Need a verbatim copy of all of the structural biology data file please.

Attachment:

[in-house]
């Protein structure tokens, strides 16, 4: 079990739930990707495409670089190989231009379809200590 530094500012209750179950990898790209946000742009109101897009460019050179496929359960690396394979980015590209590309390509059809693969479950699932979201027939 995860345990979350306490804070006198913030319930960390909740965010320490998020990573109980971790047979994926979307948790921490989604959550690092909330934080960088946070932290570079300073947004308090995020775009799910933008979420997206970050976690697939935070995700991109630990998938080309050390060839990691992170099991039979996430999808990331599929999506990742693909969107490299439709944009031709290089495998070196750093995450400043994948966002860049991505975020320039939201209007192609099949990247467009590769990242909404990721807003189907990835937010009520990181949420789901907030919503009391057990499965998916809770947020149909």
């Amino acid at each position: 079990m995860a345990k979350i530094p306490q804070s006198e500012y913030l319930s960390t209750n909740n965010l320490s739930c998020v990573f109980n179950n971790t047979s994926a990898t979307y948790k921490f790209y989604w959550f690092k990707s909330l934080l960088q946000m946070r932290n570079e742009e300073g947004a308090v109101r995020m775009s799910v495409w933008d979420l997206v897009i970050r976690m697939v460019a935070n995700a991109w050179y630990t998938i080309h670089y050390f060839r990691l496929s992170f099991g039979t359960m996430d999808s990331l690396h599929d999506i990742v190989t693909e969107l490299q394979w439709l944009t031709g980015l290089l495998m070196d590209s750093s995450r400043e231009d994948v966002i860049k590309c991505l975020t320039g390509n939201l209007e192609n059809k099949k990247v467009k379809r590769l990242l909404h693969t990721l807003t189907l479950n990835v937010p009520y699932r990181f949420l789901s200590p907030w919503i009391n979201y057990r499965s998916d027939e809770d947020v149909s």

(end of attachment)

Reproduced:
[in-house]
């Protein structure tokens, strides 16, 4: 079990739930990707495409670089190989231009379809200590 530094500012209750179950990898790209946000742009109101897009460019050179496929359960690396394979980015590209590309390509059809693969479950699932979201027939 995860345990979350306490804070006198913030319930960390909740965010320490998020990573109980971790047979994926979307948790921490989604959550690092909330934080960088946070932290570079300073947004308090995020775009799910933008979420997206970050976690697939935070995700991109630990998938080309050390060839990691992170099991039979996430999808990331599929999506990742693909969107490299439709944009031709290089495998070196750093995450400043994948966002860049991505975020320039939201209007192609099949990247467009590769990242909404990721807003189907990835937010009520990181949420789901907030919503009391057990499965998916809770947020149909």
């Amino acid at each position: 079990m995860a345990k979350i530094p306490q804070s006198e500012y913030l319930s960390t209750n909740n965010l320490s739930c998020v990573f109980n179950n971790t047979s994926a990898t979307y948790k921490f790209y989604w959550f690092k990707s909330l934080l960088q946000m946070r932290n570079e742009e300073g947004a308090v109101r995020m775009s799910v495409w933008d979420l997206v897009i970050r976690m697939v460019a935070n995700a991109w050179y630990t998938i080309h670089y050390f060839r990691l496929s992170f099991g039979t359960m996430d999808s990331l690396h599929d999506i990742v190989t693909e969107l490299q394979w439709l944009t031709g980015l290089l495998m070196d590209s750093s995450r400043e231009d994948v966002i860049k590309c991505l975020t320039g390509n939201l209007e192609n059809k099949k990247v467009k379809r590769l990242l909404h693969t990721l807003t189907l479950n990835v937010p009520y699932r990181f949420l789901s200590p907030w919503i009391n979201y057990r499965s998916d027939e809770d947020v149909s």